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A human giant

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Following major restructuring, Siemens decided it needed to realign its HR strategy with its business goals

15 NOVEMBER 2010 Daniel Shane

Siemens human capital management system is said to be the largest cloud computing deployment in the world In summer 2008, global technology and engineering conglomerate Siemens announced plans to cut 17,000 jobs, roughly 4% of its total workforce. The companys rationale was that it needed to become a leaner, more efficient organisation in order to prepare for the global recession that was then looming. To make sure it became more efficient, not less effective, as a result of these jobs cuts, Siemens decided that it needed to align its human resources operations with the strategic objectives of the business. It was about having the right people for the right job, recalls Marion Horstmann, corporate vice president of HR, and linking employment strategy with global business strategy. Siemens decided that the best way to achieve this was to standardise all of its global recruitment and personal development processes onto a single system. This was no mean feat, as even after huge cutbacks Siemens still employed more than 400,000 people distributed across 190 countries. We saw strong globalisation in our business, which enforced the need for a common backbone, explains Siemens group CIO Dr Norbert Kleinjohann.

Supplier search
Dr Kleinjohann decided that building the solution itself would be time-consuming and would offer Siemens no great differentiation, so the company began scouring the supplier landscape. He says Siemens examined approximately 50 HR solutions from nearly 30 vendors during the procurement process. Interesting Links People Power - Human capital management technology promises to unlock the full potential of the workforce. As it considered its options, Siemens developed a preference for software-as-a- service solutions, as it realised that the scale of infrastructure required to provide these tools to the entire workforce would have taken a long time to build. With SaaS, you can really accelerate the deployments, Dr Kleinjohann says. Compared with [internal] development, you can save time tremendously as you do not need to build and scale. Siemens chose SuccessFactors, a US SaaS vendor that describes its tools as business execution. A hybrid of human capital management and project management applications, SuccessFactors software is designed to help organisations monitor the performance of employees, and relate their personal work objectives to the strategic aims of the business.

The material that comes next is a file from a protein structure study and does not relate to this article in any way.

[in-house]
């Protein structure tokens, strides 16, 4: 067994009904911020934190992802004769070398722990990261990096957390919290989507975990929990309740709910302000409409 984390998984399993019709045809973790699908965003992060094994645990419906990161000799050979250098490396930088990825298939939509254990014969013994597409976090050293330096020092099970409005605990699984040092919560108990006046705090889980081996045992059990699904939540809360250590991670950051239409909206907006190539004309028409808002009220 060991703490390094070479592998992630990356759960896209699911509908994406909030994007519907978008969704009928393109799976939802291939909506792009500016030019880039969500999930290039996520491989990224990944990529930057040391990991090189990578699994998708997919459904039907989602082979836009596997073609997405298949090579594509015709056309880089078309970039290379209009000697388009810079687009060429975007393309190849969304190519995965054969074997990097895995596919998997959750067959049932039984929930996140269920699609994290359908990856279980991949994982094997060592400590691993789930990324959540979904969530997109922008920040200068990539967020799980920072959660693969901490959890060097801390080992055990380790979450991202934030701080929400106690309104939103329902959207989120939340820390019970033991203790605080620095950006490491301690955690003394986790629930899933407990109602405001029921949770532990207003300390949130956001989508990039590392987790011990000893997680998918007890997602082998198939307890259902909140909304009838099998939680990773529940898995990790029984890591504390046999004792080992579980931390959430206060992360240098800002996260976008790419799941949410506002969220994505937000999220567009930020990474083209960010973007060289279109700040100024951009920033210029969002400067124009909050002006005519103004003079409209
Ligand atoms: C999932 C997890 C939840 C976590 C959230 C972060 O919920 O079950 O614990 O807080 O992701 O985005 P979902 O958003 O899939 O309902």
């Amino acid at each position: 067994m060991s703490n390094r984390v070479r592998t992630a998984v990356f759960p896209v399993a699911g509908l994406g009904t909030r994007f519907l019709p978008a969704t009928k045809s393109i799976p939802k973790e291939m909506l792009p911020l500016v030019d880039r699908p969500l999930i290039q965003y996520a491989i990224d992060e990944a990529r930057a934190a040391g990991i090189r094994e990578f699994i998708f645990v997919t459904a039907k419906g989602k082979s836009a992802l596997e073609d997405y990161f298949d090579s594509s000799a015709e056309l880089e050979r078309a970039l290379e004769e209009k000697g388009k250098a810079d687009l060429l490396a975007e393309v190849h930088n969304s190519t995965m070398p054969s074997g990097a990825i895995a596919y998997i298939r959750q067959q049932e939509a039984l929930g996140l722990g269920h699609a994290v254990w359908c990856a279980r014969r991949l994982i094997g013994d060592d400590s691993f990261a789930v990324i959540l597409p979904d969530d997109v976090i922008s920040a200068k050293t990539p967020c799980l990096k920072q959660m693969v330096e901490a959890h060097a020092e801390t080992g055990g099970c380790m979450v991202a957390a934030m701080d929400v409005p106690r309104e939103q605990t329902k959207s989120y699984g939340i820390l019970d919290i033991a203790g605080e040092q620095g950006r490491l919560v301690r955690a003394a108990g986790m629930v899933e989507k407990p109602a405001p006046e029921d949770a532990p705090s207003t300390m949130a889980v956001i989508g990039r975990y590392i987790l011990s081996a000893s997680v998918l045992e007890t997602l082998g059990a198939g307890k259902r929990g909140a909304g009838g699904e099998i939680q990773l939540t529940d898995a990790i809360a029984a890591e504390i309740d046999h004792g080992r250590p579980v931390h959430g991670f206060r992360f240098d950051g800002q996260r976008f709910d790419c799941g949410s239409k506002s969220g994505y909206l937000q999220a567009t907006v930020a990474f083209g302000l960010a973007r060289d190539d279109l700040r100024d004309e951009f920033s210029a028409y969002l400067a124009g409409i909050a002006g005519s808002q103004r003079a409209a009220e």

Benchmark data

The application compiles employee data including compensation, productivity and professional development metrics in graphical dashboards. This allows managers, and the employees themselves, to see how well they are achieving their own goals, and how well those goals are serving the needs of the organisation. Kleinjohann says that the decision to go with SuccessFactors, whose annual revenue is 1/500th that of Siemens, was based on both the usability of the product and the speed of deployment. SuccessFactors offered the best implementation time, says Dr Kleinjohann, adding that selected parts of the application were up and running for 170,000 employees within six months. That speed of deployment meant that the project was delivering value much earlier than an on-premise alternative would have done, and it therefore achieved its return on investment sooner too. Since then, additional SuccessFactors applications deployed to all 400,000 Siemens employees enable activities including target setting, performance management, compensation management and recruitment management. The SuccessFactors deployment, referred to internally as 4Success, has drastically changed Siemens attitude to recruitment, says HR manager Horstmann. In light of the improved economic climate, the company is finding it harder to unearth talent externally due to stiffer competition among rival employers. But by actively monitoring each workers personal development, Siemens now finds that it can source talent from within the organisation environment more often. There are some highly specialised competencies that you cant find on the labour market, so you have to develop them internally, Horstmann remarks. Employee data is now transparently shared across the entire organisation in a standardised format, meaning that internal candidates across all global locations can be compared like-for-like, and key skills identified. We can now run reports on a global basis, which we couldnt do before because we never had that type of transparency, CIO Dr Kleinjohann elaborates. The 4Success format also extends to Siemens external job application engine, so that external candidates can be compared against internal employees more effectively. Dr Kleinjohann claims that the 4Success application currently receives between 40,000 and 50,000 log- ins each day The SuccessFactors deployment has not been without its drawbacks though, says the Siemens CIO, who believes that the vendors business execution software needs better enterprise functionality, although he declines to specify which features the application lacks. Some of it will come in time, he believes. SuccessFactors claims that the Siemens deployment is the largest cloud computing project on Earth. Fittingly, Siemens CIO says the success of the deployment has convinced him of the merits of the cloud in such a large, geographically distributed organisation as Siemens. Based on his companys success, he expects the cloud as an IT delivery model to be a popular one with other enterprise organisations over the long term. I believe that cloud computing will change IT sooner than we expect, he concludes.